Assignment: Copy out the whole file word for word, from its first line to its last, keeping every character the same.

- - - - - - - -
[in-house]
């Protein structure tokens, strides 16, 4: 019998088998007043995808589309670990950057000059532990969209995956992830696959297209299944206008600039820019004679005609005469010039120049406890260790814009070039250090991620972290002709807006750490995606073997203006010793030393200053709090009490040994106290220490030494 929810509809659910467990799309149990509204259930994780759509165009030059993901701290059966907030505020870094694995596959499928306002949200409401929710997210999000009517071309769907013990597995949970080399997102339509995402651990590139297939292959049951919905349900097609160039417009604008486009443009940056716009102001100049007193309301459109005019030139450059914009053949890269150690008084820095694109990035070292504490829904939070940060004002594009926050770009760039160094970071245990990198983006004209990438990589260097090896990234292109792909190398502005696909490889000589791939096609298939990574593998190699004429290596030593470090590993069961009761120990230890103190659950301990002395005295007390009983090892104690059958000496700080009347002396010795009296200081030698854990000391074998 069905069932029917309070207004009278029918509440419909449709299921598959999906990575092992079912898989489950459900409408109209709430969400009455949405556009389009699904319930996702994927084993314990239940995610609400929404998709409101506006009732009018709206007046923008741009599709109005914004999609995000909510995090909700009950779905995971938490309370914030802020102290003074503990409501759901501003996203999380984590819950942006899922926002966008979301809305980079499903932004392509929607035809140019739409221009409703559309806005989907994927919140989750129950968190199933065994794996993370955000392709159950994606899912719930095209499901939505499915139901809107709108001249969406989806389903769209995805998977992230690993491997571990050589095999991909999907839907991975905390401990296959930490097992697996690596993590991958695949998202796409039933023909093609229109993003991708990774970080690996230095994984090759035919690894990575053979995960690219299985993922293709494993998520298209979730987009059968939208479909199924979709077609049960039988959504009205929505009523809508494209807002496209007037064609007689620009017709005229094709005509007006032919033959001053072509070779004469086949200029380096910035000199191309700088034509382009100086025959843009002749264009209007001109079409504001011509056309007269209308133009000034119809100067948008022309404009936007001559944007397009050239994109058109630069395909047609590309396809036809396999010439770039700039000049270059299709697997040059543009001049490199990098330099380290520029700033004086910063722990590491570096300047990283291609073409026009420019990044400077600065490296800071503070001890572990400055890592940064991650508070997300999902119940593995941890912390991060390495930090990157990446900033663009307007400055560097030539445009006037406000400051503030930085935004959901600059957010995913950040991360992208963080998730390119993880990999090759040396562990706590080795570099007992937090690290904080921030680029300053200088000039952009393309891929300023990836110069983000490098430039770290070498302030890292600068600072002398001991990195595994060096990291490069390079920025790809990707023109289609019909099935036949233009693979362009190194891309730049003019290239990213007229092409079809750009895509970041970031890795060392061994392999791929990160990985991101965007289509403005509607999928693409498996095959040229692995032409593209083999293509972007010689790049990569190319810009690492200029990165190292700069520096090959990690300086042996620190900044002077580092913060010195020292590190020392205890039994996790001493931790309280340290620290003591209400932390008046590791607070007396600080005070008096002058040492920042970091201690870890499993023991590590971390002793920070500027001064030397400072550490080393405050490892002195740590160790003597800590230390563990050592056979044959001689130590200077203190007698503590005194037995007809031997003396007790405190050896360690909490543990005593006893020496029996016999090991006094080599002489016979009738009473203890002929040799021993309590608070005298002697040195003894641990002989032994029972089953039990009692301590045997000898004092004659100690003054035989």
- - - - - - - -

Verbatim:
[in-house]
């Protein structure tokens, strides 16, 4: 019998088998007043995808589309670990950057000059532990969209995956992830696959297209299944206008600039820019004679005609005469010039120049406890260790814009070039250090991620972290002709807006750490995606073997203006010793030393200053709090009490040994106290220490030494 929810509809659910467990799309149990509204259930994780759509165009030059993901701290059966907030505020870094694995596959499928306002949200409401929710997210999000009517071309769907013990597995949970080399997102339509995402651990590139297939292959049951919905349900097609160039417009604008486009443009940056716009102001100049007193309301459109005019030139450059914009053949890269150690008084820095694109990035070292504490829904939070940060004002594009926050770009760039160094970071245990990198983006004209990438990589260097090896990234292109792909190398502005696909490889000589791939096609298939990574593998190699004429290596030593470090590993069961009761120990230890103190659950301990002395005295007390009983090892104690059958000496700080009347002396010795009296200081030698854990000391074998 069905069932029917309070207004009278029918509440419909449709299921598959999906990575092992079912898989489950459900409408109209709430969400009455949405556009389009699904319930996702994927084993314990239940995610609400929404998709409101506006009732009018709206007046923008741009599709109005914004999609995000909510995090909700009950779905995971938490309370914030802020102290003074503990409501759901501003996203999380984590819950942006899922926002966008979301809305980079499903932004392509929607035809140019739409221009409703559309806005989907994927919140989750129950968190199933065994794996993370955000392709159950994606899912719930095209499901939505499915139901809107709108001249969406989806389903769209995805998977992230690993491997571990050589095999991909999907839907991975905390401990296959930490097992697996690596993590991958695949998202796409039933023909093609229109993003991708990774970080690996230095994984090759035919690894990575053979995960690219299985993922293709494993998520298209979730987009059968939208479909199924979709077609049960039988959504009205929505009523809508494209807002496209007037064609007689620009017709005229094709005509007006032919033959001053072509070779004469086949200029380096910035000199191309700088034509382009100086025959843009002749264009209007001109079409504001011509056309007269209308133009000034119809100067948008022309404009936007001559944007397009050239994109058109630069395909047609590309396809036809396999010439770039700039000049270059299709697997040059543009001049490199990098330099380290520029700033004086910063722990590491570096300047990283291609073409026009420019990044400077600065490296800071503070001890572990400055890592940064991650508070997300999902119940593995941890912390991060390495930090990157990446900033663009307007400055560097030539445009006037406000400051503030930085935004959901600059957010995913950040991360992208963080998730390119993880990999090759040396562990706590080795570099007992937090690290904080921030680029300053200088000039952009393309891929300023990836110069983000490098430039770290070498302030890292600068600072002398001991990195595994060096990291490069390079920025790809990707023109289609019909099935036949233009693979362009190194891309730049003019290239990213007229092409079809750009895509970041970031890795060392061994392999791929990160990985991101965007289509403005509607999928693409498996095959040229692995032409593209083999293509972007010689790049990569190319810009690492200029990165190292700069520096090959990690300086042996620190900044002077580092913060010195020292590190020392205890039994996790001493931790309280340290620290003591209400932390008046590791607070007396600080005070008096002058040492920042970091201690870890499993023991590590971390002793920070500027001064030397400072550490080393405050490892002195740590160790003597800590230390563990050592056979044959001689130590200077203190007698503590005194037995007809031997003396007790405190050896360690909490543990005593006893020496029996016999090991006094080599002489016979009738009473203890002929040799021993309590608070005298002697040195003894641990002989032994029972089953039990009692301590045997000898004092004659100690003054035989």